Concert Hall, Sydney Opera House
November 16, 2018

The Sydney Symphony Orchestra rounded off its year (here, at least) with two ‘farewell’ concerts on the eve of its departure for Europe. I’ve noticed in recent years how generous the SSO’s programs have become. This one was no exception: Perhaps the Dvořák Carnival Overture, wonderfully invigorating as it always is, was a little de trop for what was already a long evening. Whatever!

I’ve always regarded Erich Wolfgang Korngold as much Mahler’s heir as Schoenberg, Berg, Webern, Zemlinsky, Franz Schmidt etc. Korngold’s precocious genius was equal to Mozart’s, Mendelssohn’s and Saint-Saëns’. His father, Julius, Vienna’s most feared music critic, took him to Mahler with the prospect of the six year old Erich receiving lessons. When Mahler heard him play some of his compositions, some of which even then could hardly be described as juvenilia, he declared there was nothing he could teach him. Well, not directly. Korngold virtually invented the “symphonic” Hollywood film score and, in doing so, invested the genre with a similar level of complexity and emotional range Mahler did in his symphonies. If Mahler hadn’t composed, Korngold’s music would have sounded very different. Few other film composers, then or since, have conveyed the sensation of short-lived and febrile euphoria, rapidly replaced by emotional ambiguity, psychological unease and impending danger as skillfully (and often obliquely) as Korngold, with the frisson of a minor chord.

Admittedly, few of these traits are apparent in the gloriously open-hearted (rather than heart-on-sleeve) Violin Concerto, where the composer developed themes from film scores to Another Dawn, Juarez, Anthony Adverse and The Prince and the Pauper. Despite the gratuitous slurs levelled at this work, it’s much more than just a medley of cannibalised film music with a violin obbligato. The fact that a violinist of Renaud Capuçon’s calibre can embrace it with such unalloyed affection (along with just about every other top line violinist now) dispels that notion. He captured both the swooning voluptuous glamour of the first movement (sitting in Row M of the stalls, it was hard to savour the gorgeous blossoming of the exotic array of percussion – glockenspiel, xylophone, vibraphone and celesta in the first movement) as the music unfolded sensuously. The SSO sounded superb in the first really full orchestral statement, which arrives late in the movement rather than at the outset of the exposition. Capuçon made the slow movement a love song between himself and the orchestra and the final movement an exercise in quicksilver virtuosity and charm.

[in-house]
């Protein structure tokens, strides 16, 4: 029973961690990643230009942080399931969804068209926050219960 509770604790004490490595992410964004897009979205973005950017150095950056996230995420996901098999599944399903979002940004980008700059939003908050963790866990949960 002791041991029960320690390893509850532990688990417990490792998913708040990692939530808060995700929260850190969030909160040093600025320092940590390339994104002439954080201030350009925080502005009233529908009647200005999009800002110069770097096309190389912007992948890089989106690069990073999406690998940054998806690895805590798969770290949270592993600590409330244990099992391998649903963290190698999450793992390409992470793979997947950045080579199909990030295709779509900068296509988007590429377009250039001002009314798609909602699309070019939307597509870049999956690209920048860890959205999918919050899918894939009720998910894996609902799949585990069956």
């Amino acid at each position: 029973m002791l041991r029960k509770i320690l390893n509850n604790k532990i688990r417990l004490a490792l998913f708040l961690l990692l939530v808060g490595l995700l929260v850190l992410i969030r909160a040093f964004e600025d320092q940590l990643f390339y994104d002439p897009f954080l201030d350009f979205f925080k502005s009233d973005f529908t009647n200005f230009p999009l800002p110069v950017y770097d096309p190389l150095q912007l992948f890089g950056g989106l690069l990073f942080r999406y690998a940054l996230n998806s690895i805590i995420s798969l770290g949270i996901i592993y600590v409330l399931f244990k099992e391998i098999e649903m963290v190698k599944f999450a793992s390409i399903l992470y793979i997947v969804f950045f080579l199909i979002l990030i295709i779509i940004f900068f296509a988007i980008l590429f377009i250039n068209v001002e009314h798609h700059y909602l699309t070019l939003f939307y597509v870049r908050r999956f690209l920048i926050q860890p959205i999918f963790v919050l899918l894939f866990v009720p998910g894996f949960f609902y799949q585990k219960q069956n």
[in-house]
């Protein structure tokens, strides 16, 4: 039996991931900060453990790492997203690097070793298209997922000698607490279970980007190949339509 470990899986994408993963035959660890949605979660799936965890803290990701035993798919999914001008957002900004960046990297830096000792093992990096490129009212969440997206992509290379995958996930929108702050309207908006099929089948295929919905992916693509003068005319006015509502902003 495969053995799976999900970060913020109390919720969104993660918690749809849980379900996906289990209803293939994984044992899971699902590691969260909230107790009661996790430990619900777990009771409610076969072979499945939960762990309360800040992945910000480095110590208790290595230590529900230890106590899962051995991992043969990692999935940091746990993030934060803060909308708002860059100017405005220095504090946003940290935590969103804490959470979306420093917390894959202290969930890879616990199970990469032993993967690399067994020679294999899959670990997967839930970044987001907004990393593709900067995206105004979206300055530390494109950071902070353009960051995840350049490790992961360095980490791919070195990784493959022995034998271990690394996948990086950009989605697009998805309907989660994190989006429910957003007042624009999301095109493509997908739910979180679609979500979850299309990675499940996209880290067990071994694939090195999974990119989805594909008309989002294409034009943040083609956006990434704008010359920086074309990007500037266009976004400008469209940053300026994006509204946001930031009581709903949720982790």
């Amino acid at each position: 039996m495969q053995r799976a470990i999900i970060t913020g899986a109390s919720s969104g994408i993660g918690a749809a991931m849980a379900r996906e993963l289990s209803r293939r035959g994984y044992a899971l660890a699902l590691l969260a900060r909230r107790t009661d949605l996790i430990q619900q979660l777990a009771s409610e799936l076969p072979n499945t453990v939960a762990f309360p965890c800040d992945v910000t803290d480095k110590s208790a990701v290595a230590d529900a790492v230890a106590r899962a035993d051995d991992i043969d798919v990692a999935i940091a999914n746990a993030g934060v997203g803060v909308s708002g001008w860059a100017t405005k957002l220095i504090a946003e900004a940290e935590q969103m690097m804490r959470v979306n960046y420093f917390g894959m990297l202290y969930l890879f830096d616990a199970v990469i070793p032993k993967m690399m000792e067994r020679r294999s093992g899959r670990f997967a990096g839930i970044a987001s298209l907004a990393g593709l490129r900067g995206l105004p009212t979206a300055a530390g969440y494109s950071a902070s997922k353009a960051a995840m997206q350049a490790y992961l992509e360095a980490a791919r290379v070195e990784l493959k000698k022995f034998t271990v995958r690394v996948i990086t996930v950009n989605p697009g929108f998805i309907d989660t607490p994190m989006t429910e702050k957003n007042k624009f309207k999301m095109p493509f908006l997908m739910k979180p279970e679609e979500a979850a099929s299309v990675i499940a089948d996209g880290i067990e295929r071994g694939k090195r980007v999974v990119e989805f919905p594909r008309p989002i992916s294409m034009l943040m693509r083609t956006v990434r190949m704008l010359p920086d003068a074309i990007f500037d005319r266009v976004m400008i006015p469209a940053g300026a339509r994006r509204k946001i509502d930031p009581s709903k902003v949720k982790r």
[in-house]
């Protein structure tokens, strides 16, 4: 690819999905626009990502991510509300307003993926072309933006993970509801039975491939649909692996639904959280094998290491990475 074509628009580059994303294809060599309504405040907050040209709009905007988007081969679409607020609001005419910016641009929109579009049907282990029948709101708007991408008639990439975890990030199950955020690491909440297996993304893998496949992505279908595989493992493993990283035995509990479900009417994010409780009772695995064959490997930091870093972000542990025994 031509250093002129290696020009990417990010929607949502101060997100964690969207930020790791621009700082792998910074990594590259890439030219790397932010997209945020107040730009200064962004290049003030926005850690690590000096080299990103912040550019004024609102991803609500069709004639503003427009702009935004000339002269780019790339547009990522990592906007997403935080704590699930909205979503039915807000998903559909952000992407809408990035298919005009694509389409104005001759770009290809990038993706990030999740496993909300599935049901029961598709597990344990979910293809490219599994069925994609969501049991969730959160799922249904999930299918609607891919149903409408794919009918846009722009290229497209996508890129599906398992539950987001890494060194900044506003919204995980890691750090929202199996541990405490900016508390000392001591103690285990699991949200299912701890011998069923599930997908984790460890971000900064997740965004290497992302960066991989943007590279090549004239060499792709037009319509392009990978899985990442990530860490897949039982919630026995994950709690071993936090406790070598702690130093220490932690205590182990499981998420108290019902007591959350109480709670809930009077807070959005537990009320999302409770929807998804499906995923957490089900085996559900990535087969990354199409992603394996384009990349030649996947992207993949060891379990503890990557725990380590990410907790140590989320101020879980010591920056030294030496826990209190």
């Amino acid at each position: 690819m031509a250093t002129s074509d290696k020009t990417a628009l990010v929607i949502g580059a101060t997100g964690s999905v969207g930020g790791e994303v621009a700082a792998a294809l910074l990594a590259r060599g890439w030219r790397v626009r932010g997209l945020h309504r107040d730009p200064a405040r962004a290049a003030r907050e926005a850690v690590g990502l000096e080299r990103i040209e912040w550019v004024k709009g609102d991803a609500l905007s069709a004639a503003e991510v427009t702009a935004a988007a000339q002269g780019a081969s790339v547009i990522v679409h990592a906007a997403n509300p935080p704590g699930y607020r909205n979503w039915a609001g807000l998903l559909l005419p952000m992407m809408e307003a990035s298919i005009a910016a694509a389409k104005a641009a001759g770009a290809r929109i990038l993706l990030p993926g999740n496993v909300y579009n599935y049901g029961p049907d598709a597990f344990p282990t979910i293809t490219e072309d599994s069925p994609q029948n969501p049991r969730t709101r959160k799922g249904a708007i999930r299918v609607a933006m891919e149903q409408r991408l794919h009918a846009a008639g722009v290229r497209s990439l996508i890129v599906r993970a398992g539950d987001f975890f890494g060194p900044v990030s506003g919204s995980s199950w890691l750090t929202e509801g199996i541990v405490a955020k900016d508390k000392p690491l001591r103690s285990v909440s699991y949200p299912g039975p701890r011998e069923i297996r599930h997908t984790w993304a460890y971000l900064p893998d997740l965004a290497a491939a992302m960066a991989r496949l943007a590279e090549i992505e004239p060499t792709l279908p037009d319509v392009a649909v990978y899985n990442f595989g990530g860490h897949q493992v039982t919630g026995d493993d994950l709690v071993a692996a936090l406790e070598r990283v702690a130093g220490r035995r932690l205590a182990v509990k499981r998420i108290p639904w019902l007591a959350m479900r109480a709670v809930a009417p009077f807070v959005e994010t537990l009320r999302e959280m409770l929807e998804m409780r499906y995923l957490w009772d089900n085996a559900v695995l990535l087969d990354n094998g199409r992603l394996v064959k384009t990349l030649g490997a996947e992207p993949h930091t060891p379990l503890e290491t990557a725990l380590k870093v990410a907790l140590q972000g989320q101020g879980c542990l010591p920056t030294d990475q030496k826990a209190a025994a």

David Roberson’s Mahler Five suggested how much the SSO has assimilated the Mahler idiom into its DNA, in contrast to Vladimir Ashkenazy, who always seemed to convey a slight ambivalence in performance. There is a passage around the middle of the second movement (similar in mood to the first) where the violas and cellos play in unison. In the almost 50 years of I’ve known this symphony, since I was a (young) teenager, I’ve never noticed it. Here, it was arresting. This was the sort of detail Robertson brought to the work. His tempos seemed steady in the opening movement where sombre grief alternates, but he never made it a dirge. In the gigantic scherzo, Ben Jacks’ alternately burnished and refulgent horn playing against the orchestra reminded me of the chiaroscuro effects of clouds scudding across the sky in front of the sun on a windy day. Robertson’s tempo in the famous Adagietto was a splendidly central 10 minutes, in between Bruno Walter’s athletic eight and Bernstein’s (and latterly Haitink’s) amazing fourteen and maintained the flow without sounding as though the orchestra were wading through treacle in gumboots. The woodwind exchanges at the opening of the Finale had a magical bucolic quality and were exquisite in the subsequent giacoso passages. Robertson avoided manic tempos here, graduated the climaxes and saved the real power for the glorious peroration. Look out Europe. The Sydney’s Symphony Orchestra’s on its way. Be warned! Bon Voyage.


The Sydney Symphony Orchestra performs Viennese Romantics again at the Sydney Opera House tonight

Tickets

Limelight, Australia's Classical Music and Arts Magazine